The first thing I noticed as I crossed Pathankot on the way to Jammu was that my phone stopped working. The phone itself was working just fine, it was just that there was no usable network. Which was unexpected. As it turns out, pre-paid connections issued outside the state of Jammu and Kashmir don't work in Jammu and Kashmir. It just meant that I had to rely on internet cafes and public phones. A minor hiccup. But a discomforting one. The highway though offered unexpected treats. One among them was small roadside dhaba where the bus stopped for lunch. I don't remember the name, but I'll always remember the dal which I had there. It was probably the best dal that I had ever tasted. I hope to taste it again soon. As the bus made its unhurried way to Jammu, the river Tawi slowly came into view. Truth be told, I was expecting Jammu to be a bit more hilly. At about two in the afternoon, the bus finally reached the main bus stand in Jammu.
The second thing I noticed as I got into an auto rickshaw in Jammu was the more than normal presence of security. At all major traffic junctions pillboxes surrounded by sand bags and concertina barbed wire were manned by armed soldiers. And once in a while a car or bike would be stopped and thoroughly checked. I managed to locate a decent yet budget place to stay close to the old city with help from the auto driver. And on the way there, the third thing I noticed was that all autos had doors. Without exception. I asked the driver why and joked about doors preventing people from escaping surprise security checks. The driver laughed it off, instead giving a reason of protecting passengers from the dust. Given that most doors were just waist high, that seemed implausible. Also, since when have auto drivers thought of their passengers' comfort. Before I could say so to the driver, the hotel arrived. A room with no view awaited me.
The Mubarak Mandi, situated atop a small hill surrounded by the cheek-by-jowl gullies of the old city, would have been spectacular. Except I chose to visit it at the time of massive restoration. Navigating through the construction debris, there was a sense of long faded grandeur waiting to be revealed. Hidden just behind a thick layer of grime and disuse, waiting the expert hands of the ASI to bring it to the fore. All the buildings of the old palace complex that once made up Mubarak Mandi were now government offices, expect for a lone museum which was closed. It showed no sign of having ever been open. I wished to linger in the courtyard, to gaze at the buildings surrounding me, but hunger drove me to find a place to eat. As I passed through the imposing arched doorway, I made it a point to visit again. If the restoration goes as I hope, it will be a rewarding experience.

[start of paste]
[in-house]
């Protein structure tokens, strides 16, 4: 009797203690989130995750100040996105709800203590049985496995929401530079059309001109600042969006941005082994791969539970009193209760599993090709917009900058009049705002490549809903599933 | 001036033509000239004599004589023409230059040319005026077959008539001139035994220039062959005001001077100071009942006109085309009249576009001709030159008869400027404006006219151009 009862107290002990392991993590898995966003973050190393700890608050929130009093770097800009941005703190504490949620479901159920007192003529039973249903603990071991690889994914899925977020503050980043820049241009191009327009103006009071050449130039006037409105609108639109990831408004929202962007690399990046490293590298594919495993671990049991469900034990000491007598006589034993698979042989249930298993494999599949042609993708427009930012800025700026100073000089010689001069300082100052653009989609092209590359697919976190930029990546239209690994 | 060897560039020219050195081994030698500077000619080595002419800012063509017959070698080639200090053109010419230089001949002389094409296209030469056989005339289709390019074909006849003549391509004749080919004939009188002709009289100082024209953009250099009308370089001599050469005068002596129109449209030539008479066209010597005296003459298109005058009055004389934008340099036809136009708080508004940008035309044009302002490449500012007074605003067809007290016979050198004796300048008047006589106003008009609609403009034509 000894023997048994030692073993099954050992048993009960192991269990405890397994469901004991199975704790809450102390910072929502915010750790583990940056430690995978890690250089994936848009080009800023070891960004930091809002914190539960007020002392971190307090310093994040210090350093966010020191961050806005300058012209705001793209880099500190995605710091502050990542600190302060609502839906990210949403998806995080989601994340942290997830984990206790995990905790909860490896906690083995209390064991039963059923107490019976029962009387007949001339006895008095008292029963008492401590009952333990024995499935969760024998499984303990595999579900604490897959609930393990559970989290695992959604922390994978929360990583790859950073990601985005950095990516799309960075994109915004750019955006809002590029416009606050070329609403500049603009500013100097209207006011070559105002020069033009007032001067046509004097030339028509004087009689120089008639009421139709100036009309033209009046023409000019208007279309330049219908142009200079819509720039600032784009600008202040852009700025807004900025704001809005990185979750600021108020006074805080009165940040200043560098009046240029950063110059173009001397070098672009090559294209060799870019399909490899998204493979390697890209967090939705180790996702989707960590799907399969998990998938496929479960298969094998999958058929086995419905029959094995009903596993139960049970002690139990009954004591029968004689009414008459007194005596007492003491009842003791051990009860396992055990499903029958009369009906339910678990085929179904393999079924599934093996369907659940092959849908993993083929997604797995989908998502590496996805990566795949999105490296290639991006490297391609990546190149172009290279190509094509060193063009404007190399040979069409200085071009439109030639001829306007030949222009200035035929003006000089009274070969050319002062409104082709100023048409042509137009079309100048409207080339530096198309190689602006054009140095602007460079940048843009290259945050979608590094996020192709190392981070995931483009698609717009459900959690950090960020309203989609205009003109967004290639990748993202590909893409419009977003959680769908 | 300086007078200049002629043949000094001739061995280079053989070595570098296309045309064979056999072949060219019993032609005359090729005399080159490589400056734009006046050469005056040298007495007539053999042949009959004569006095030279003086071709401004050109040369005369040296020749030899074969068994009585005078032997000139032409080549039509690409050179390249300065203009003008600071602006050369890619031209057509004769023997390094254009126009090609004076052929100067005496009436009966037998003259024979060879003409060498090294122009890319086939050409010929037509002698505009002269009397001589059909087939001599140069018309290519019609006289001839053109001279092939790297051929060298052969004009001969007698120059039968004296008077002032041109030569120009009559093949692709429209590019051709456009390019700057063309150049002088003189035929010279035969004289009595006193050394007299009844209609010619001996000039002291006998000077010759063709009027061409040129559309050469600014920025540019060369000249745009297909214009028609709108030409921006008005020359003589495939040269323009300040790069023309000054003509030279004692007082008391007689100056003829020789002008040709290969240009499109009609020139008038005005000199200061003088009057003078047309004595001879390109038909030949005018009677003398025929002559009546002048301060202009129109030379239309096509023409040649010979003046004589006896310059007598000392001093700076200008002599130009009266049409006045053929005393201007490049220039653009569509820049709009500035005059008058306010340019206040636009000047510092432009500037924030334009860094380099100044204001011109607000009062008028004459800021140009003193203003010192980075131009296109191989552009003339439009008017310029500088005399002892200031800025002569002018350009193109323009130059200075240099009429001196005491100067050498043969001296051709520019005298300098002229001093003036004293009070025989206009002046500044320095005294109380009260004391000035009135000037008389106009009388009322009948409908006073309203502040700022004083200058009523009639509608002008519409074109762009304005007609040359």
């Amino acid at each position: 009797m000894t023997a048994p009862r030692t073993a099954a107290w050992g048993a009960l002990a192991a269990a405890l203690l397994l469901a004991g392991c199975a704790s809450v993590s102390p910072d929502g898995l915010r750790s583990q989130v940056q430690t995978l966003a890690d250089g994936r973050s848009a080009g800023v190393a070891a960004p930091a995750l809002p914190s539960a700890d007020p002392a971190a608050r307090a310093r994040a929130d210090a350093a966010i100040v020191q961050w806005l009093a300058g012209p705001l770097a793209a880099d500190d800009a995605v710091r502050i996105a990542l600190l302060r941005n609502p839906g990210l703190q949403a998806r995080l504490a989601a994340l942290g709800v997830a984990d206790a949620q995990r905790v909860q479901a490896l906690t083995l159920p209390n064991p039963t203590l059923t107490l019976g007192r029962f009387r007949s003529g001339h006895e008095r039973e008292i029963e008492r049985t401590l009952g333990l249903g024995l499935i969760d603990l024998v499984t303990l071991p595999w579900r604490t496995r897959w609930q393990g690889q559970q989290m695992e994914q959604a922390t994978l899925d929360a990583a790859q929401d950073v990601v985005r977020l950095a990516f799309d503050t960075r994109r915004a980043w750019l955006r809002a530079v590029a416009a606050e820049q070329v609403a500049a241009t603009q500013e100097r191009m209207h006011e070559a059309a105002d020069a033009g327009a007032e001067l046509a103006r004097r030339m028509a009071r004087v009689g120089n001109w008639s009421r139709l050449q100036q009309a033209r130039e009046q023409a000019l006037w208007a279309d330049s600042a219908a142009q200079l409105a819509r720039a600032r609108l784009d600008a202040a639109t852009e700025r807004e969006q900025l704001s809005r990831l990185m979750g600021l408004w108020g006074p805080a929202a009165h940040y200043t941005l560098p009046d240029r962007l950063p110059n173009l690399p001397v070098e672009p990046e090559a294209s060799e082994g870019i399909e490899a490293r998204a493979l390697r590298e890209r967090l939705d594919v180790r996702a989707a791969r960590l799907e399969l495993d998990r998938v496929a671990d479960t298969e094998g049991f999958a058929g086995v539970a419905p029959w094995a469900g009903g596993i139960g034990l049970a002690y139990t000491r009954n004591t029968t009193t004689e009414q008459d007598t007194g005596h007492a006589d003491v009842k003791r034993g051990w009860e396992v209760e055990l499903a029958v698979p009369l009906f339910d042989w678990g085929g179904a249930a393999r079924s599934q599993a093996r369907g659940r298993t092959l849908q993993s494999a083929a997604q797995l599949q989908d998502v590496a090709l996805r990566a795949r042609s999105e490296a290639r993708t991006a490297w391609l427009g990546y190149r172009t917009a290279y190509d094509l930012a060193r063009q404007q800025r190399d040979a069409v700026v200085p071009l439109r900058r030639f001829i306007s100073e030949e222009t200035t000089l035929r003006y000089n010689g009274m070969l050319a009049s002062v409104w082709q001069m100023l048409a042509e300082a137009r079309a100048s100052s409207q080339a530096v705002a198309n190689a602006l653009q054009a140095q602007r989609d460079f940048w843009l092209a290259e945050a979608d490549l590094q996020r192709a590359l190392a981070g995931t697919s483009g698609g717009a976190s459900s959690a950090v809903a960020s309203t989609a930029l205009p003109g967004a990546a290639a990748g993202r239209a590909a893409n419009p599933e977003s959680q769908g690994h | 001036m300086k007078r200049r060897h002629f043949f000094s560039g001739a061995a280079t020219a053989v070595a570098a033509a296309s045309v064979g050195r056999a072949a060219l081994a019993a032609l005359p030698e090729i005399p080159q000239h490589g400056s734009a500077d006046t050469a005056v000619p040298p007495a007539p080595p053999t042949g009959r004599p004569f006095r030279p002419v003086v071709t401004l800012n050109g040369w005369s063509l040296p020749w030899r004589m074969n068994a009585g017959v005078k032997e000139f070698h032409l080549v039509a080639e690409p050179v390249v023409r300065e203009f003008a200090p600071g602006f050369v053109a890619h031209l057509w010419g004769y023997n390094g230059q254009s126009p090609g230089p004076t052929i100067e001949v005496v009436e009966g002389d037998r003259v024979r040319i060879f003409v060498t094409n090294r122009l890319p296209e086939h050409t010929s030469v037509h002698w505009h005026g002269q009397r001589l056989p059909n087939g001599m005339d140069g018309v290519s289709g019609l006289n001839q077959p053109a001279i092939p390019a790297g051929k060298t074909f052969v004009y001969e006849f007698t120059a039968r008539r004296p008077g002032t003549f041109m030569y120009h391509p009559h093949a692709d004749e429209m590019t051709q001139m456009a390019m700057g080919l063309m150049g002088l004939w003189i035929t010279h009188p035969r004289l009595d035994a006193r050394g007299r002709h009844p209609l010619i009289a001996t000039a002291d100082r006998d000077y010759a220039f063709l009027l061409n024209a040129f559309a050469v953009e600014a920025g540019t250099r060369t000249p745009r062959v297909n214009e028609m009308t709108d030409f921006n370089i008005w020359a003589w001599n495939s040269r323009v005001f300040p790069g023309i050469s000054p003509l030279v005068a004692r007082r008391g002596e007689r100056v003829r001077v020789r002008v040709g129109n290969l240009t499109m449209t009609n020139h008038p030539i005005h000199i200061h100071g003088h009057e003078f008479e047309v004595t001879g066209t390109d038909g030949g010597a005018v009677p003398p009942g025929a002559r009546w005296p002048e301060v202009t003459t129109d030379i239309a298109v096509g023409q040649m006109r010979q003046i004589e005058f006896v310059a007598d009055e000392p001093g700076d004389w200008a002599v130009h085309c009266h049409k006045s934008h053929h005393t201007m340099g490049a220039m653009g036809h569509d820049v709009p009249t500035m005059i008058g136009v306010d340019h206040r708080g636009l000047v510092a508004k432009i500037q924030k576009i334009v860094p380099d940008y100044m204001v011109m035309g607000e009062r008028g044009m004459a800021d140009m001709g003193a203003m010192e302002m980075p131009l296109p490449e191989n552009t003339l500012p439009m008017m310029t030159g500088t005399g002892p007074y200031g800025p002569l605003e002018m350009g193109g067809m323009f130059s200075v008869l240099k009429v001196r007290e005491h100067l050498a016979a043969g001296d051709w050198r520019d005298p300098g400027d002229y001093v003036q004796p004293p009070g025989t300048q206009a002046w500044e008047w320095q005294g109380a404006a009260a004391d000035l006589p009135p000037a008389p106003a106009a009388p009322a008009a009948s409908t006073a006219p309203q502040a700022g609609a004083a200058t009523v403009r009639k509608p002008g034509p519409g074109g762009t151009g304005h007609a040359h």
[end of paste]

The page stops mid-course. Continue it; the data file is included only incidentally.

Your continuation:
As I made my way through the narrow streets, I decided to lunch at a place called the Paras Ram dabha. I had heard a lot about the place, but very little about where it was located. All I knew was that it was near an area called Panjtirthi. I determined to hunt it down. I arrived at Panjtirthi, and started to roam the streets, looking for the place. After a good one and half hours of searching, I could find no place that called itself Paras Ram dabha. I could not even find a board or sign that said Paras Ram anything. Asking around for Paras Ram dabha, I finally managed to narrow the search down to a single stretch of road. After roaming the street a few times with no luck, I stopped at a small kiosk to pick up a cola. As a final attempt, I asked the shopkeeper about Paras Ram dabha. He pointed across the street to a nondescript blue building with a huge crowd outside and said that that was it. All I could see of the small grimy building was a couple of small doorways with people pouring out of it and a small board hung above one of them proclaiming the office of one Wazir Lakhpathrai Charitable Trust.
In hindsight, the crowd should have given me a clue. I decided to wait a bit more for the crowd to go away. As I stood there waiting, with hunger gnawing me, I thought about what I could eat. After a wait of about half an hour, enough place became available for me to get inside. What I saw could be best described as two small rooms with closely placed tables connected by a narrow, dark passage in the back. I settled on a place, and as the guy came to take the order, I decided to play it safe and order roti with the chicken curry on offer. A quick minute later, a plate piled with two rotis and a bowl of curry, several pieces of chicken in a questionable brown gravy, arrived. By then, I was too hungry to care. But, one bite, and I was taken aback. It was simply brilliant. The search, the wait, the hunger, all had been totally worth it. After a full meal, I decided to walk down the Circular road, a hilly, tree-lined road descending to the banks of the Tawi river. After a long walk and a contented wade in the river, and a long lingering tour of the old market area, I decided it was a worthwhile visit to Jammu.
With the usual tourist stop overs at the Bagh-e-Bahu and the Amar Mahal palace done with the previous day, a train to Udhampur awaited. Getting up at an early six in the morning to catch the DMU to Udhampur, the first leg of the most awaited Kashmir railway, was a bit of a disappointment. I was hoping for the shiny new train, but instead I had to settle for an old and much beaten one. Not really much of a set back. For I could ride to my heart's content the shiny new ones from Anantnag to Baramulla, which I planned to do for a whole day, back and forth. I had dreamed of this for a whole year, ever since I got to know of the railway line being built in Kashmir. A wait of just one more day did not seem that long.